More technically (not that I’m great at understanding this stuff anyways) but you can fade down and back up, linearly, so it would look like the letter V. This works, but it’s not ‘smooth’ sounding, plus there’s very little time spent fully quiet, for the jump to happen.

The hanning window (http://cnx.org/content/m12032/latest/hann64.png) does the same thing, but smoothly. In the case of my code form earlier, I’m using an inverted hanning, to fade out, then back in. Windowing is often used for granular synthesis, in which case you’d want to fade a sound in, and back out. We want the opposite in this case, though the goal is the same in both. No click.


September 24, 2012 | 2:31 pm

Not had internet for the past few weeks hence the late reply. I tried sending the ‘append $1′ message to record~ and it seems to be getting rid of clicks pretty nicely! It will do for now at least, but thanks again for your help guys :)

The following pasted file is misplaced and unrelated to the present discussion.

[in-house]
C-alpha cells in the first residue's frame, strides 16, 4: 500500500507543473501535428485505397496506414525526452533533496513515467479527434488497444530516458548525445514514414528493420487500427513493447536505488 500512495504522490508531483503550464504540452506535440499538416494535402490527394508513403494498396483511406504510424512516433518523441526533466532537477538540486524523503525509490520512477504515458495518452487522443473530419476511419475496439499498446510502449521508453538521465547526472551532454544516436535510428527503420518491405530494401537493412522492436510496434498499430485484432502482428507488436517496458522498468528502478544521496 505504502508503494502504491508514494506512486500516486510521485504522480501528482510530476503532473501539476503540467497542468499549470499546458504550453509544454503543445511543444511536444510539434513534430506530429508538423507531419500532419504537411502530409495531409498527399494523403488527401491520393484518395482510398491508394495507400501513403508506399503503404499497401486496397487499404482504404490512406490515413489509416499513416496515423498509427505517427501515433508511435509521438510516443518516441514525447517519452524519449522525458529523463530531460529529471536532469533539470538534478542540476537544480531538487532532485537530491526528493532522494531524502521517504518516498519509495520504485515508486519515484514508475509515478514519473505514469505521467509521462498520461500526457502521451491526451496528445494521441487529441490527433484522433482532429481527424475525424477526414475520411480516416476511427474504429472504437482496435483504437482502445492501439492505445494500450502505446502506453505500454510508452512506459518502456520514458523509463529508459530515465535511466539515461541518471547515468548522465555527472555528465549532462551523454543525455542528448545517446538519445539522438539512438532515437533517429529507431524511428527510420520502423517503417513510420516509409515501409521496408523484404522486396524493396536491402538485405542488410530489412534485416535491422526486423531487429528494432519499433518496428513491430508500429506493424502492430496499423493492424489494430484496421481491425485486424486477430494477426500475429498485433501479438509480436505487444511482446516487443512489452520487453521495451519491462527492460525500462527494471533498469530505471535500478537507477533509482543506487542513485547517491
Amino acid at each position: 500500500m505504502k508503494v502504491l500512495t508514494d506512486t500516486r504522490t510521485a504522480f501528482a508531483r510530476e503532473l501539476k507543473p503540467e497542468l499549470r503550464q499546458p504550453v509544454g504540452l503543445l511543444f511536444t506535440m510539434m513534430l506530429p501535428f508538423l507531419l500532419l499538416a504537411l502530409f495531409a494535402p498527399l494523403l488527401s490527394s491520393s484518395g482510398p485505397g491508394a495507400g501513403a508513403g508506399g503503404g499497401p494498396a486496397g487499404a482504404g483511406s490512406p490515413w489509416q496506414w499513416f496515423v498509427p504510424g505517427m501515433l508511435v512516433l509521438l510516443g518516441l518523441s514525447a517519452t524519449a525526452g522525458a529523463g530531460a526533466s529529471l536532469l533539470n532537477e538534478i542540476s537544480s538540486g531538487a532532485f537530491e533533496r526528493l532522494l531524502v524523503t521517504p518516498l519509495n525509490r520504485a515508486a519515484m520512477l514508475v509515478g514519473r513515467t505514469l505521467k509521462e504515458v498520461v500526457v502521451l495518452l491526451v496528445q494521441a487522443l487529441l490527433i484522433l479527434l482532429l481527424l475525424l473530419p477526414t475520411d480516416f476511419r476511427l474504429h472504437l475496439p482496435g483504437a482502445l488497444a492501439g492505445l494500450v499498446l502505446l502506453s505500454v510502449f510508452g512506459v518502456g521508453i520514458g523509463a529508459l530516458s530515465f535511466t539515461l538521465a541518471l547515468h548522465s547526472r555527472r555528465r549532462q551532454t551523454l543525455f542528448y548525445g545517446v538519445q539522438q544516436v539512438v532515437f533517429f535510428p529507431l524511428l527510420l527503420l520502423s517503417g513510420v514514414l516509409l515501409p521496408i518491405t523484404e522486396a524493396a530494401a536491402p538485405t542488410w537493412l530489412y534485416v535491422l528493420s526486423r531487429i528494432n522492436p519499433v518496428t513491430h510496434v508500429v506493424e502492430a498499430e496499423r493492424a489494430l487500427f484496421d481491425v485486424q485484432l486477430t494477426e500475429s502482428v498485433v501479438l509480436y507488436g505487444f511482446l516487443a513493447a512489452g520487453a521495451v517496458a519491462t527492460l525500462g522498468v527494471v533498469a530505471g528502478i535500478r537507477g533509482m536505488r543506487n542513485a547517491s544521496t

October 2, 2012 | 5:59 pm

Hello! Sorry to bring back an old thread but I’m still having some click issues. It’s not so bad since I added "append $1" to the record~ in the patch, but I’m still getting the old massive click here and there. I’ve tried using function to create an envelope but I’m pretty sure I haven’t done it right.

This is more or less what I have. I’m using a bpatcher in reality but it’s essentially the same. Is the function in the right place? Can I even use it for this kind of thing? I’ve tried adsr~ as well but couldn’t work that one out. I’ve hit a bit of a wall to be honest. I’m sure it’s not a complicated thing to do but it’s defeated me for the moment! Any hints are appreciated.

– Pasted Max Patch, click to expand. –